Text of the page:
|Subject: SMH: Frontier town becomes the UN's acid
Date: Sun, 01 Aug 1999 11:15:47 -0400
From: "John M. Miller" <firstname.lastname@example.org>
Received from Joyo Indonesian News:
Sydney Morning Herald 27/07/99
Frontier town becomes the UN's acid test
By MARK DODD
Unlike many towns in East Timor, Maliana has good public amenities. Electricity is reliable, the roads are sealed and new brick footpaths, a rarity in many parts of Jakarta let alone East Timor, line the main streets.
But a large stone jammed in the plywood wall inside the front office of the United Nations compound suggests not all is well in this picturesque town nestled at the base of rugged mountains close to East Timor's south-west border.
It is a fact that of all East Timor's 13 districts south-west Maliana has the reputation of being among the most troublesome for the UN mission here.
Halfway through his eight-year term, Maliana's bupati (mayor), Guilherme dos Santos, a self-confessed "loud mouth", is less than enthusiastic about the UN referendum on self-determination. He is at odds with the UN on the requirements for enrolment in the UN-organised referendum on self-determination for East Timor scheduled for either August 21 or 22.
At a mass rally in Balibo on July 17 he said that a government-issued KTP (identity) card should be all that the UN requires for East Timorese to take part in the Popular Consultation (referendum) scheduled for August.
UN rules require two sets of documentation, one for identity and another to prove voting eligibility. A KTP is useful for identity, but a birth or marriage certificate is also required as proof of eligibility. KTP cards can be forged and are easily obtained on the black market, Indonesian experts say.
Dos Santos warned that if the UN rejected his advice he would call on his supporters to boycott the vote. On Sunday a 30-strong militia mob approached two voter registration centres in Balibo town, demanding to register with only the KTP identity document.
UN polling staff turned them away and the mob responded with a threat to return and destroy both centres. Police reinforcements were called and the mob went away. Luckily there was no violence on this occasion.
Voter intimidation in Maliana is rife, training by pro-Jakarta militias is a twice-daily event while UN staff here have to deal with the additional problem of a large refugee population - victims of earlier militia violence.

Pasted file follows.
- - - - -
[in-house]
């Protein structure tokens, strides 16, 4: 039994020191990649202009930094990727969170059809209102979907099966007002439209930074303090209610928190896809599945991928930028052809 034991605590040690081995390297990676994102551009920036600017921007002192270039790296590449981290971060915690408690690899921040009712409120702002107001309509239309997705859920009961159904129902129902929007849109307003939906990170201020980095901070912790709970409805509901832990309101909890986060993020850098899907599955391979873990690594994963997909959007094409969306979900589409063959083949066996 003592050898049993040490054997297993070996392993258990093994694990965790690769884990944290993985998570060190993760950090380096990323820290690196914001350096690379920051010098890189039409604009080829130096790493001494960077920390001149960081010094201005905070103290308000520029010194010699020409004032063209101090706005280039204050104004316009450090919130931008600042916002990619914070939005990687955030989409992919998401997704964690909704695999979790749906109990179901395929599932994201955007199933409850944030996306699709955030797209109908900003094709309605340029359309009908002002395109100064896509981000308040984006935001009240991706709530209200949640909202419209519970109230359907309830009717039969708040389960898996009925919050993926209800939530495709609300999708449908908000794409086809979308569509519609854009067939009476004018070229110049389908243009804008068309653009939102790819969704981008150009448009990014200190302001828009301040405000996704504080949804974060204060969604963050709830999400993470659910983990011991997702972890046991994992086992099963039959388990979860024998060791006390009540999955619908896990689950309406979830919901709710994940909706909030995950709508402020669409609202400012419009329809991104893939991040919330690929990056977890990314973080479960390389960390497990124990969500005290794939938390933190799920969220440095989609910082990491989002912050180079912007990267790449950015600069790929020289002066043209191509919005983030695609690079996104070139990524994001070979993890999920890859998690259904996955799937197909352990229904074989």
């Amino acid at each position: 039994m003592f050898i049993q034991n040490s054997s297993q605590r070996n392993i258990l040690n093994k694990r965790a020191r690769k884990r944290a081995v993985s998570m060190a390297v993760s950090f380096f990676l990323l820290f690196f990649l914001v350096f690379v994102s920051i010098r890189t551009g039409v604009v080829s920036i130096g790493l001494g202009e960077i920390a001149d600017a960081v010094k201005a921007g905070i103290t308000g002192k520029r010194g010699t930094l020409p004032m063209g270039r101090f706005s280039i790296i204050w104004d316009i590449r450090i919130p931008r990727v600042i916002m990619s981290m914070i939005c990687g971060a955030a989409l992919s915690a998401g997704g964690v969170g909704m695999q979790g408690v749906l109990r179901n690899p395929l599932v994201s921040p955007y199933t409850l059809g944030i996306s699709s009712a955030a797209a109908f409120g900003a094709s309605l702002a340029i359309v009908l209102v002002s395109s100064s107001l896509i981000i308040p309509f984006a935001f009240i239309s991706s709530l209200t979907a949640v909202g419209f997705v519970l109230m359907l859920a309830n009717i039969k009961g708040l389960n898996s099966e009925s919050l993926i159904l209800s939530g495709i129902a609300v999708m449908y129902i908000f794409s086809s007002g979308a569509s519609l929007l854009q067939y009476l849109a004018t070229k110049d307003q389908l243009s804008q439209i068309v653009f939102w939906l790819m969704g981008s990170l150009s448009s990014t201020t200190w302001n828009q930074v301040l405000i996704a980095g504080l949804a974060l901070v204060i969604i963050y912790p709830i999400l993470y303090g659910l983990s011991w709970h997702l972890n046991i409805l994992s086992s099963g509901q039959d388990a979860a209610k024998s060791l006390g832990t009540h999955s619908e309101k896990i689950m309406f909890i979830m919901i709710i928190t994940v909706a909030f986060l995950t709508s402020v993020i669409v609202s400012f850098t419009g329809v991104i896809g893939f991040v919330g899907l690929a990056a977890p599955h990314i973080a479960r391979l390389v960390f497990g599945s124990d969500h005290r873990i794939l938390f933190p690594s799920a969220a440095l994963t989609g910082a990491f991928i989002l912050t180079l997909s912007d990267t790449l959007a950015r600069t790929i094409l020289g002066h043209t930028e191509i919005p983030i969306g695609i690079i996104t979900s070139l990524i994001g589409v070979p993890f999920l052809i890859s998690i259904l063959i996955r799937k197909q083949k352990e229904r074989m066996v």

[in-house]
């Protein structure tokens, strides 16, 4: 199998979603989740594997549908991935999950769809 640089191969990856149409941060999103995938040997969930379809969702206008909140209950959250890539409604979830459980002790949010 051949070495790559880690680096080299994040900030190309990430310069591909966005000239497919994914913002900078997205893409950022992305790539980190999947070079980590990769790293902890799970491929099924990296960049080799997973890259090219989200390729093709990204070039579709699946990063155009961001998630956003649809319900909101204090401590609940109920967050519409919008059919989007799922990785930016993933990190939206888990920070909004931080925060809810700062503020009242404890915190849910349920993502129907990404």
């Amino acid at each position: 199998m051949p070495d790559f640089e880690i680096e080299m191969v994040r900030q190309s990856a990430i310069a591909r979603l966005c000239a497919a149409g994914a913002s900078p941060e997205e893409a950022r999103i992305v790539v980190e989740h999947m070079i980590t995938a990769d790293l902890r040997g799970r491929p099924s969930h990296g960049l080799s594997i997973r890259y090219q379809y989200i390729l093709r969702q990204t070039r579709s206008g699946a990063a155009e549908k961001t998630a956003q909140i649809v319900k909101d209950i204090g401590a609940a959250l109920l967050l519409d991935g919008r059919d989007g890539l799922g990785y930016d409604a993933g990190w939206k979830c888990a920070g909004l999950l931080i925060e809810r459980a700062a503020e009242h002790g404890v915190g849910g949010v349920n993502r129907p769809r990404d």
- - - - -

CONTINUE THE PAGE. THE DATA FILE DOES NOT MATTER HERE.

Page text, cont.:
Whether the UN vote goes ahead on time may well be determined by the success of the UN and local police, responsible for security, in achieving a free and fair environment for voting in Maliana.
Compounding threats of militia violence and intimidation is a demand from local authorities that about 11,000 pro-autonomy refugees living in Atambua in West Timor (Nusa Tenggara Timur) be allowed to register to vote in Maliana.
Delicate negotiations are still continuing over UN concerns about the status of an estimated 9,200 "refugees" they claim fled East Timor in successive waves from 1940, 1950, 1960 and 1975. If the Atambua refugees are allowed into Maliana, it would boost the district's eligible voter population by 20 per cent from an estimated 45,502 voters.
Dos Santos has only recently and grudgingly accepted a proposal for the pro-independence group CNRT to establish an office in town and has demanded that no CNRT staff from Dili be based in Maliana. He said he could not be held responsible for the safety of a local pro-independence leader, Manuel Margenez, who now wants to return from exile. Margenez's house was burnt down in April, but he says he now wants to return for the referendum campaign.
On June 29, a mob of pro-Jakarta militia and their supporters attacked the UN compound, injuring several staff and creating an embarrassing international incident for Indonesia, its image already tarnished over a flood of evidence of military support for the militias.